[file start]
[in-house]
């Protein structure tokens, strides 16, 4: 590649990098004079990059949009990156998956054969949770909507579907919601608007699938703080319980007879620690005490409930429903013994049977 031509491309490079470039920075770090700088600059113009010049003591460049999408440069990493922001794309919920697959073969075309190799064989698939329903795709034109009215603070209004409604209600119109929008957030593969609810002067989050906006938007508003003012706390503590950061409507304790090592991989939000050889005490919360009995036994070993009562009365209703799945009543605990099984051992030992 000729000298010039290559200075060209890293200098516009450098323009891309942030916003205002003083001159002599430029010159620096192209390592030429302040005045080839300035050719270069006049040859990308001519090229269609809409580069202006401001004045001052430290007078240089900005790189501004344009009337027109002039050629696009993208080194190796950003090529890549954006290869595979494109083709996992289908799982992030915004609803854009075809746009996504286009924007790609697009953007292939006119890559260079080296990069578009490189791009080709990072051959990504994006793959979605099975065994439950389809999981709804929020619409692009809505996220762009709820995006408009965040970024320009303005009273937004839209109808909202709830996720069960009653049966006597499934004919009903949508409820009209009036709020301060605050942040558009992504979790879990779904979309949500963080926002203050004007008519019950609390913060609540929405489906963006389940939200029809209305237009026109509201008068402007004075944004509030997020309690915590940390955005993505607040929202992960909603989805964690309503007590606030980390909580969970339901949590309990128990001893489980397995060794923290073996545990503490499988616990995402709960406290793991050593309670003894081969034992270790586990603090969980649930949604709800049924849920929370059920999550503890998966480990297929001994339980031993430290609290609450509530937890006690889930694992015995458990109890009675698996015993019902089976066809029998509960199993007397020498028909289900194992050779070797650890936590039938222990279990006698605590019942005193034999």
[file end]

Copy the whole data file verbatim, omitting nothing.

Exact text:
[in-house]
């Protein structure tokens, strides 16, 4: 590649990098004079990059949009990156998956054969949770909507579907919601608007699938703080319980007879620690005490409930429903013994049977 031509491309490079470039920075770090700088600059113009010049003591460049999408440069990493922001794309919920697959073969075309190799064989698939329903795709034109009215603070209004409604209600119109929008957030593969609810002067989050906006938007508003003012706390503590950061409507304790090592991989939000050889005490919360009995036994070993009562009365209703799945009543605990099984051992030992 000729000298010039290559200075060209890293200098516009450098323009891309942030916003205002003083001159002599430029010159620096192209390592030429302040005045080839300035050719270069006049040859990308001519090229269609809409580069202006401001004045001052430290007078240089900005790189501004344009009337027109002039050629696009993208080194190796950003090529890549954006290869595979494109083709996992289908799982992030915004609803854009075809746009996504286009924007790609697009953007292939006119890559260079080296990069578009490189791009080709990072051959990504994006793959979605099975065994439950389809999981709804929020619409692009809505996220762009709820995006408009965040970024320009303005009273937004839209109808909202709830996720069960009653049966006597499934004919009903949508409820009209009036709020301060605050942040558009992504979790879990779904979309949500963080926002203050004007008519019950609390913060609540929405489906963006389940939200029809209305237009026109509201008068402007004075944004509030997020309690915590940390955005993505607040929202992960909603989805964690309503007590606030980390909580969970339901949590309990128990001893489980397995060794923290073996545990503490499988616990995402709960406290793991050593309670003894081969034992270790586990603090969980649930949604709800049924849920929370059920999550503890998966480990297929001994339980031993430290609290609450509530937890006690889930694992015995458990109890009675698996015993019902089976066809029998509960199993007397020498028909289900194992050779070797650890936590039938222990279990006698605590019942005193034999």